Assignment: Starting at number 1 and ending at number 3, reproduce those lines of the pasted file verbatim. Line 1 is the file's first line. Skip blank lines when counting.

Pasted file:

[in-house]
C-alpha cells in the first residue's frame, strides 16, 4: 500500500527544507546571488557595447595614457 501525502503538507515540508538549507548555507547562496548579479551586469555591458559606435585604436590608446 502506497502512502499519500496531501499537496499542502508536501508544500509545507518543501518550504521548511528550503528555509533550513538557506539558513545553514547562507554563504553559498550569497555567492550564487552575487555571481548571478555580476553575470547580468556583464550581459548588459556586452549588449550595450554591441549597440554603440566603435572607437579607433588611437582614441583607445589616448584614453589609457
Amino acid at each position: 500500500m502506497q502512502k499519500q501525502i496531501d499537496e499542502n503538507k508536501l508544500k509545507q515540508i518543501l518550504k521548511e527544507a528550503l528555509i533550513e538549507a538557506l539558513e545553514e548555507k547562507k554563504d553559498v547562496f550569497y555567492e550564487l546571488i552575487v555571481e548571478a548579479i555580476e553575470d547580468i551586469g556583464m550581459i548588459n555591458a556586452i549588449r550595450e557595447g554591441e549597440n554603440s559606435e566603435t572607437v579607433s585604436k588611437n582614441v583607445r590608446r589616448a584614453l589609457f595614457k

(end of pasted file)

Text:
[in-house]
C-alpha cells in the first residue's frame, strides 16, 4: 500500500527544507546571488557595447595614457 501525502503538507515540508538549507548555507547562496548579479551586469555591458559606435585604436590608446 502506497502512502499519500496531501499537496499542502508536501508544500509545507518543501518550504521548511528550503528555509533550513538557506539558513545553514547562507554563504553559498550569497555567492550564487552575487555571481548571478555580476553575470547580468556583464550581459548588459556586452549588449550595450554591441549597440554603440566603435572607437579607433588611437582614441583607445589616448584614453589609457
Amino acid at each position: 500500500m502506497q502512502k499519500q501525502i496531501d499537496e499542502n503538507k508536501l508544500k509545507q515540508i518543501l518550504k521548511e527544507a528550503l528555509i533550513e538549507a538557506l539558513e545553514e548555507k547562507k554563504d553559498v547562496f550569497y555567492e550564487l546571488i552575487v555571481e548571478a548579479i555580476e553575470d547580468i551586469g556583464m550581459i548588459n555591458a556586452i549588449r550595450e557595447g554591441e549597440n554603440s559606435e566603435t572607437v579607433s585604436k588611437n582614441v583607445r590608446r589616448a584614453l589609457f595614457k